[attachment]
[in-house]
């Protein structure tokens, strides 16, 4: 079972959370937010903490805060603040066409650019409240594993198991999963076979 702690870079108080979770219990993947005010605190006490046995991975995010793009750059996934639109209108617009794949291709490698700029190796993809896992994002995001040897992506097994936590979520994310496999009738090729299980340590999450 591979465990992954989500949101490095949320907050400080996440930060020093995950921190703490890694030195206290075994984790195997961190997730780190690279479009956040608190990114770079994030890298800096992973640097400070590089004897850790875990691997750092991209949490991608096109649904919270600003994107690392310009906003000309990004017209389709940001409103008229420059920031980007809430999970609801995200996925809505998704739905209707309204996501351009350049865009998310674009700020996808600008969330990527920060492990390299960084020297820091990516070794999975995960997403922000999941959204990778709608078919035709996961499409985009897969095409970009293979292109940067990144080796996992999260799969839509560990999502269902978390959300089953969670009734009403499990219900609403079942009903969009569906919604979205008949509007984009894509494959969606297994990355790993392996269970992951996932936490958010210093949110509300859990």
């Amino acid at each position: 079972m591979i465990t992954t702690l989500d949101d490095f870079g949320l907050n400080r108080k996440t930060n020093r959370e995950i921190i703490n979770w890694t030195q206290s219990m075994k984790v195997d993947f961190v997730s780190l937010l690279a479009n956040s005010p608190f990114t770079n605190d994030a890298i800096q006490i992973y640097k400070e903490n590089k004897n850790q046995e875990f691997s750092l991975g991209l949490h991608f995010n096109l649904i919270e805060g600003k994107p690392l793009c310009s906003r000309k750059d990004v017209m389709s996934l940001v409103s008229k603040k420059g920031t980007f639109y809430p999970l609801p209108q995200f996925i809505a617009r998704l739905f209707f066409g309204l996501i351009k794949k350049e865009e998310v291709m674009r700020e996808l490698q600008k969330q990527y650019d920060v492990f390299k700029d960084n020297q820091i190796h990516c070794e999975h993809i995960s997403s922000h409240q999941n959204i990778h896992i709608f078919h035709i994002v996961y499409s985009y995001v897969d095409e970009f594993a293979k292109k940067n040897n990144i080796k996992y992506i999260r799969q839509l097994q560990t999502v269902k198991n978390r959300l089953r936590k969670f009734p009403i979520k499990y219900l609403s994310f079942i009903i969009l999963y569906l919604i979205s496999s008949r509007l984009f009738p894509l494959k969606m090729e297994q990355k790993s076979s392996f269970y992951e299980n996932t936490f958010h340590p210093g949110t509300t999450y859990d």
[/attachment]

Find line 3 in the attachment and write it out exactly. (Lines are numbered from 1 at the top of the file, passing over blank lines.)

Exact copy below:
């Amino acid at each position: 079972m591979i465990t992954t702690l989500d949101d490095f870079g949320l907050n400080r108080k996440t930060n020093r959370e995950i921190i703490n979770w890694t030195q206290s219990m075994k984790v195997d993947f961190v997730s780190l937010l690279a479009n956040s005010p608190f990114t770079n605190d994030a890298i800096q006490i992973y640097k400070e903490n590089k004897n850790q046995e875990f691997s750092l991975g991209l949490h991608f995010n096109l649904i919270e805060g600003k994107p690392l793009c310009s906003r000309k750059d990004v017209m389709s996934l940001v409103s008229k603040k420059g920031t980007f639109y809430p999970l609801p209108q995200f996925i809505a617009r998704l739905f209707f066409g309204l996501i351009k794949k350049e865009e998310v291709m674009r700020e996808l490698q600008k969330q990527y650019d920060v492990f390299k700029d960084n020297q820091i190796h990516c070794e999975h993809i995960s997403s922000h409240q999941n959204i990778h896992i709608f078919h035709i994002v996961y499409s985009y995001v897969d095409e970009f594993a293979k292109k940067n040897n990144i080796k996992y992506i999260r799969q839509l097994q560990t999502v269902k198991n978390r959300l089953r936590k969670f009734p009403i979520k499990y219900l609403s994310f079942i009903i969009l999963y569906l919604i979205s496999s008949r509007l984009f009738p894509l494959k969606m090729e297994q990355k790993s076979s392996f269970y992951e299980n996932t936490f958010h340590p210093g949110t509300t999450y859990d």